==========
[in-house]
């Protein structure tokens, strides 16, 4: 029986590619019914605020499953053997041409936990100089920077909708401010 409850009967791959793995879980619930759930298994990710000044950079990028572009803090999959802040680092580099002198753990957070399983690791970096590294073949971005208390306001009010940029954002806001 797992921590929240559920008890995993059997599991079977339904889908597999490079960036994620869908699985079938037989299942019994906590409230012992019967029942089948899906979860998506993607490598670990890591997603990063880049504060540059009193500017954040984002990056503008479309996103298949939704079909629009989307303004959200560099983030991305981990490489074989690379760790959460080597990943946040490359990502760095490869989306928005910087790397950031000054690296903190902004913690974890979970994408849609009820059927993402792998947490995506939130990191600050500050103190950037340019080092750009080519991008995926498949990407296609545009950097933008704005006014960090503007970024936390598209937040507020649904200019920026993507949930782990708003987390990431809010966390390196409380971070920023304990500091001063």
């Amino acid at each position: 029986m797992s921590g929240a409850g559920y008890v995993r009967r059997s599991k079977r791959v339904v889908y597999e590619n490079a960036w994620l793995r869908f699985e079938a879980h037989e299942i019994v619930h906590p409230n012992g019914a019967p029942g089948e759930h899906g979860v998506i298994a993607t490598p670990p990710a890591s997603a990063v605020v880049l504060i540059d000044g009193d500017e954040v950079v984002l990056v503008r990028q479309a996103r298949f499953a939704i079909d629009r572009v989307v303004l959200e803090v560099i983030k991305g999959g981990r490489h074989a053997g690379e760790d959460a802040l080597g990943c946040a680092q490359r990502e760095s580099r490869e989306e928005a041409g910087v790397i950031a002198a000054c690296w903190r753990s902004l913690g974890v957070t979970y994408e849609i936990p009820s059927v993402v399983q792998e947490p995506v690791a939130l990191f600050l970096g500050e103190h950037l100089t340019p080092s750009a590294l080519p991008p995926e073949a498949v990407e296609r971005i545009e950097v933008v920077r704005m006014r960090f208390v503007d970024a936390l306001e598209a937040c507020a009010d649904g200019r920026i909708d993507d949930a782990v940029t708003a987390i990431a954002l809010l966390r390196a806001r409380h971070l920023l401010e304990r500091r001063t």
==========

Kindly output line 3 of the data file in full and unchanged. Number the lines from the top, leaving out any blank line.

């Amino acid at each position: 029986m797992s921590g929240a409850g559920y008890v995993r009967r059997s599991k079977r791959v339904v889908y597999e590619n490079a960036w994620l793995r869908f699985e079938a879980h037989e299942i019994v619930h906590p409230n012992g019914a019967p029942g089948e759930h899906g979860v998506i298994a993607t490598p670990p990710a890591s997603a990063v605020v880049l504060i540059d000044g009193d500017e954040v950079v984002l990056v503008r990028q479309a996103r298949f499953a939704i079909d629009r572009v989307v303004l959200e803090v560099i983030k991305g999959g981990r490489h074989a053997g690379e760790d959460a802040l080597g990943c946040a680092q490359r990502e760095s580099r490869e989306e928005a041409g910087v790397i950031a002198a000054c690296w903190r753990s902004l913690g974890v957070t979970y994408e849609i936990p009820s059927v993402v399983q792998e947490p995506v690791a939130l990191f600050l970096g500050e103190h950037l100089t340019p080092s750009a590294l080519p991008p995926e073949a498949v990407e296609r971005i545009e950097v933008v920077r704005m006014r960090f208390v503007d970024a936390l306001e598209a937040c507020a009010d649904g200019r920026i909708d993507d949930a782990v940029t708003a987390i990431a954002l809010l966390r390196a806001r409380h971070l920023l401010e304990r500091r001063t």